Black History Month ended just ten days ago, and spring break is already upon us, but as I look back on the first half of this semester, I am not satisfied to rush forward without looking back and appreciating the richness of this month's Black History Month at the University of Vermont. Between film screenings, lectures and the Fashion Show, it was a month full of learning, solidarity building and empowerment, but the story is more complex than that. When the Vice President of the United States of America commemorates Black History Month with a Twitter shoutout to Abraham Lincoln, stories that glorify the successes and smooth over the rest are insufficient.
We live in an era of alternative facts, where politicians shape media to support their claims and it is increasingly difficult to know what the truth is. But as anyone with even the slightest exposure to Black History can well attest, lies, manipulation and power abuse are by no means an unfamiliar struggle for people of African descent in the United States. Indeed, if the films we watched and the amazing lectures we had the privilege to host at the University of Vermont this month are anything to go by, the story of Black people in this country is shaped by oppression, exploitation, and brilliant resilience; a resilience that deserves more recognition than a handful of events during the shortest month of the year. All the same, BSU's film screenings, UPB's Screening and panel discussion of Do Not Resist, and Keeanga Yamahtta-Taylor's talk #Black Lives Matter in the Trump Era offered myriad insights into the current political climate and the need to organize.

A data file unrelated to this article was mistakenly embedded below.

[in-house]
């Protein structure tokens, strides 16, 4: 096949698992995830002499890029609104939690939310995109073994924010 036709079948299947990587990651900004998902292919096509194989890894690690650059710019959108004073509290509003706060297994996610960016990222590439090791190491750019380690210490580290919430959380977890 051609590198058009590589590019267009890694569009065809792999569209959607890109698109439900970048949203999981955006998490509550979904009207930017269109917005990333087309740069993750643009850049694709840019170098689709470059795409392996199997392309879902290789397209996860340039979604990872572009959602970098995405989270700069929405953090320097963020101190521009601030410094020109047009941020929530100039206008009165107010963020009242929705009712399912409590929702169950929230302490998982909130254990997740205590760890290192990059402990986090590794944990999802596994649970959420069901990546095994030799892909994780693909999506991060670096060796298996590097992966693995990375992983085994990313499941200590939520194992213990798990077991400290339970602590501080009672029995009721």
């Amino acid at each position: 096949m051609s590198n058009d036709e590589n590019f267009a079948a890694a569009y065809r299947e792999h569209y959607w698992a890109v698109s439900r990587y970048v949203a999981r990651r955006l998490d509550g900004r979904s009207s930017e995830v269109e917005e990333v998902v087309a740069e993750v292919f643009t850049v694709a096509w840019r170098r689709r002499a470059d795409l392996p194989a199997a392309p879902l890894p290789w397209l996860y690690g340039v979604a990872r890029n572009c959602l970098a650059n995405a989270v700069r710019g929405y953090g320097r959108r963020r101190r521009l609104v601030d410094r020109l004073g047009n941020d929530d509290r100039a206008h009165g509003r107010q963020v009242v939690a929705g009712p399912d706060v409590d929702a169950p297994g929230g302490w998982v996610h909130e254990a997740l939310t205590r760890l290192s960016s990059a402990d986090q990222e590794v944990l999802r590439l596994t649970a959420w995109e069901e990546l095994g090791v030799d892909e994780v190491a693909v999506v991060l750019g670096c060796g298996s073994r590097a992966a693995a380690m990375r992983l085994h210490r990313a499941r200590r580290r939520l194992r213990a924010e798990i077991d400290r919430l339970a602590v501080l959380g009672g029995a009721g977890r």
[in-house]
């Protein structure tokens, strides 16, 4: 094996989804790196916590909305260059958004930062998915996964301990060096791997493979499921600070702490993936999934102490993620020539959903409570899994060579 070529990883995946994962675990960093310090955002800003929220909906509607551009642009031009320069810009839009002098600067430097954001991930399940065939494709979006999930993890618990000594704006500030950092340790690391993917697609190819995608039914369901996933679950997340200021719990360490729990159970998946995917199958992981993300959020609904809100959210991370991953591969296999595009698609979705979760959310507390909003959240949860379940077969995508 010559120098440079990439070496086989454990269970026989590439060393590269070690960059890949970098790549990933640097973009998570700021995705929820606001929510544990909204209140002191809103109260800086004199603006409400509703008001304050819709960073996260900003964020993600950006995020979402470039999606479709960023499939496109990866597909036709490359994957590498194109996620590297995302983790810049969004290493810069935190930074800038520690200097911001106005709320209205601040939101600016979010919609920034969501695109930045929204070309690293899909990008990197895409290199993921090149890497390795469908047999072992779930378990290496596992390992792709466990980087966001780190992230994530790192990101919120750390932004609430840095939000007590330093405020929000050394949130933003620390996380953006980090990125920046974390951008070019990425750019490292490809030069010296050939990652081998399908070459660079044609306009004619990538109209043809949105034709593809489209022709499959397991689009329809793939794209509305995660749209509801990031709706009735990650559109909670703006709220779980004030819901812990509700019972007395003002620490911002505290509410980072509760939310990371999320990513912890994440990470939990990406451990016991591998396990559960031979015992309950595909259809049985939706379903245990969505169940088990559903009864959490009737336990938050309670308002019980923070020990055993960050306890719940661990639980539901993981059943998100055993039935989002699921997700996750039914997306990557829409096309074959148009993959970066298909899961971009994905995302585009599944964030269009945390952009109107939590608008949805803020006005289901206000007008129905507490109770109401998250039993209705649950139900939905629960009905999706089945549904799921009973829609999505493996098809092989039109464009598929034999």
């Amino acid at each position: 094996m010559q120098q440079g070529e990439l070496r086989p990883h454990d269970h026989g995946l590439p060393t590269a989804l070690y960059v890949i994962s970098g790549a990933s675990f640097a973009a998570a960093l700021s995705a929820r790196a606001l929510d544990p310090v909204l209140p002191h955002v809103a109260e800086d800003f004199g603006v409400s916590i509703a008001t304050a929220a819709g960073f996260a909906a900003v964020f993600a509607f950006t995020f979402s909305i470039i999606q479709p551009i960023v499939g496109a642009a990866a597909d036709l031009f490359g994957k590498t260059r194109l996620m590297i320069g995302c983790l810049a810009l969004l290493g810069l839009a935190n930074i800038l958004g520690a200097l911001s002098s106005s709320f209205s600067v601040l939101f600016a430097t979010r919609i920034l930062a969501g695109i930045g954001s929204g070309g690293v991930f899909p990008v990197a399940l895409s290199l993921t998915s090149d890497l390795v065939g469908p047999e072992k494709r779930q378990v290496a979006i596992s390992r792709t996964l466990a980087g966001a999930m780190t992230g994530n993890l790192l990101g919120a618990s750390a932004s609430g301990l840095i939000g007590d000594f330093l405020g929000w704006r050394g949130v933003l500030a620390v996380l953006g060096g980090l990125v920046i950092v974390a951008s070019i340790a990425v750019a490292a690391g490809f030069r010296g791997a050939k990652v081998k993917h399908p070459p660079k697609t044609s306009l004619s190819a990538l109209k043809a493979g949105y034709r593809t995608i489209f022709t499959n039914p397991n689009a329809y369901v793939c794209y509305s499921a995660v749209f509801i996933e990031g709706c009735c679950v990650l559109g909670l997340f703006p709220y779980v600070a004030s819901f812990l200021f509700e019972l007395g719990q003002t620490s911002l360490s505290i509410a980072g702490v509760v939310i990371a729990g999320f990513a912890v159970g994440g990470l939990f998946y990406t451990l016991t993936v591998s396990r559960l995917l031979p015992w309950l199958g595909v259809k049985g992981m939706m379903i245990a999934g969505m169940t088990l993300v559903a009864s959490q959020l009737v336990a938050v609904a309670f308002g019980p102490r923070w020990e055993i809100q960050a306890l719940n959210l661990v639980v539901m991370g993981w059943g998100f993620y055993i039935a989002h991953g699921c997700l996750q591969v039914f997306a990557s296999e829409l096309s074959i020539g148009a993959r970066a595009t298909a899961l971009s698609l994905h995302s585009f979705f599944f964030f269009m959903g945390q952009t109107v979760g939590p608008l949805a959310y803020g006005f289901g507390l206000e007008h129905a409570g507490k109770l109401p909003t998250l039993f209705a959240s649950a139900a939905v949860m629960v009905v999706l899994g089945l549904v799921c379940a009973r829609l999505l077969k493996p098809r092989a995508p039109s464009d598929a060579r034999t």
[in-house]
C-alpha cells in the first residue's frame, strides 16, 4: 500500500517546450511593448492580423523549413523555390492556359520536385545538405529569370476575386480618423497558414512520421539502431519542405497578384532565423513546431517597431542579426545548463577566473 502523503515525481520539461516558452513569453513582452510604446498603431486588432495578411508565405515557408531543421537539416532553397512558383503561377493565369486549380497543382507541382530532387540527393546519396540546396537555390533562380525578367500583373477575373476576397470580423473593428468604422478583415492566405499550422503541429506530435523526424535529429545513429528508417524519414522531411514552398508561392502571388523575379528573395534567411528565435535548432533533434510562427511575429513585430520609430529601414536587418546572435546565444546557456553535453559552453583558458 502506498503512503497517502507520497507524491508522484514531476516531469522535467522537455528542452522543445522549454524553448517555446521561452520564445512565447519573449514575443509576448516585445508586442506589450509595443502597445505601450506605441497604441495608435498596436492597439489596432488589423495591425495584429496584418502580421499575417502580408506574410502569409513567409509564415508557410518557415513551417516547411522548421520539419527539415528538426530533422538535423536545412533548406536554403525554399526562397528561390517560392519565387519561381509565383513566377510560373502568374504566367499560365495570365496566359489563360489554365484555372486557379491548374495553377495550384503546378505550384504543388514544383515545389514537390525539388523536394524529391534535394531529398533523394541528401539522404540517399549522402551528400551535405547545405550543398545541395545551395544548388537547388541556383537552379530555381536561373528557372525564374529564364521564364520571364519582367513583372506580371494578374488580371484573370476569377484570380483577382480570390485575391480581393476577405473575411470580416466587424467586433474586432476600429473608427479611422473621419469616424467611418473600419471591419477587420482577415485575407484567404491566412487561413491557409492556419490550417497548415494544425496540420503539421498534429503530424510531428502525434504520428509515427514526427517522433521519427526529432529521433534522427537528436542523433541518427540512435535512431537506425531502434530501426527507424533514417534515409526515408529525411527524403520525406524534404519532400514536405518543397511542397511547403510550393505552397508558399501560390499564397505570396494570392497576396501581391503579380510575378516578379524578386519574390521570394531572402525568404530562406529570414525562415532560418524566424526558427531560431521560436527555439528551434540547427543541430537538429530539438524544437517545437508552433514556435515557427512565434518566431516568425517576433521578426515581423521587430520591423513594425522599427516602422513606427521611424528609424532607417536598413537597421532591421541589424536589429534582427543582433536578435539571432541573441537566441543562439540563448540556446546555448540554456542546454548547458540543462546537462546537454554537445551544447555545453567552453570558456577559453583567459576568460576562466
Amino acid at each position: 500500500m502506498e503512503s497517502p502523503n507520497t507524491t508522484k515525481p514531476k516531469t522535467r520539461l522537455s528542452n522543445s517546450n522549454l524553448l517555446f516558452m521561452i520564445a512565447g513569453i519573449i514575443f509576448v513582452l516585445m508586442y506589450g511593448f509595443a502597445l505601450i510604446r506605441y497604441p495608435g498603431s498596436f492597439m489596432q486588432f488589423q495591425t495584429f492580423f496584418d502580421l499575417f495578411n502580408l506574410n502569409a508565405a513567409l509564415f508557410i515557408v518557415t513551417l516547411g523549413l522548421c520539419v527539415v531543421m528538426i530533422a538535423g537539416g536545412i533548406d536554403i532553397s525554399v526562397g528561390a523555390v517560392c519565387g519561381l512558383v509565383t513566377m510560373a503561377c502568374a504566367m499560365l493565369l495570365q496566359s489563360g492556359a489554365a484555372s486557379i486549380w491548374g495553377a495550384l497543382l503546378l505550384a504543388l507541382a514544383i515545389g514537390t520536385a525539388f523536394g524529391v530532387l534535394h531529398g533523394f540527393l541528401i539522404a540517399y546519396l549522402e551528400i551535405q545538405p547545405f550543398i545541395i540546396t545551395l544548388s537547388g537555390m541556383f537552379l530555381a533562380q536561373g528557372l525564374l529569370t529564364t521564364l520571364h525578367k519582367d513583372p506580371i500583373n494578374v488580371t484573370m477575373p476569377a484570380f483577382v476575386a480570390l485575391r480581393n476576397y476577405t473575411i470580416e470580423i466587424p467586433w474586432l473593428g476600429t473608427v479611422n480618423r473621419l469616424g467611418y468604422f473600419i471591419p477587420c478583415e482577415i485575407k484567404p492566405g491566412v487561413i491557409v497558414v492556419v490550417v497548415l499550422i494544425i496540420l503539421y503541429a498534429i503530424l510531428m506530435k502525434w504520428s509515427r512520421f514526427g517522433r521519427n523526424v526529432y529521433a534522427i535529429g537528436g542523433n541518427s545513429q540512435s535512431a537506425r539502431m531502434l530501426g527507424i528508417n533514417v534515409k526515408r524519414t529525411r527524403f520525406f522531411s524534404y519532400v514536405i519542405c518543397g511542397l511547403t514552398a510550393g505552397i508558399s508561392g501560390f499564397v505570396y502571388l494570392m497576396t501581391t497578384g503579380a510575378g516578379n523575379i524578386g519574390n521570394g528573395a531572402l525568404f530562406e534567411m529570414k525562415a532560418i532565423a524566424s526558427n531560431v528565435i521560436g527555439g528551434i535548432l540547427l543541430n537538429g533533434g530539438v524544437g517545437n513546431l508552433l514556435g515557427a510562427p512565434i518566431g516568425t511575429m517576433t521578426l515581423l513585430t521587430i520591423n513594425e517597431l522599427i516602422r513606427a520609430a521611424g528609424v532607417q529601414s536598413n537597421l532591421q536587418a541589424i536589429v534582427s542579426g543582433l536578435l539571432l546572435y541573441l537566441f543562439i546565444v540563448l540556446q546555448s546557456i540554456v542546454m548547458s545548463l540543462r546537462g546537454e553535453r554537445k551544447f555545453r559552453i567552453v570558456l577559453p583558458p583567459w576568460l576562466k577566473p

Every general body meeting last month was transformed into a film screening, beginning with Hidden Colors 2 on February 7th. This film documented the history of Black people all over the world and exposed ways in which spiritual manipulation, medical genocide, the prison industrial complex, and economic exploitation are ongoing wars against Black people. The film also detailed the connections between Black people and world renowned inventions, artwork and even religious figures such as Buddha and Jesus, highlighting examples of fraud that have obscured the true prominence of people of African descent in shaping world history in positive ways. Additionally, the film complicated stories of people such as Gandhi who are revered and yet who were actually very racist towards Black people. The BSU members and enthusiastic visitors who stuck it through to the end of this two and a half hour film had a rich discussion afterwards, exploring the various conditions that had kept many of us from knowing anything about the historical events presented in the film and ruminating about possibilities for the future.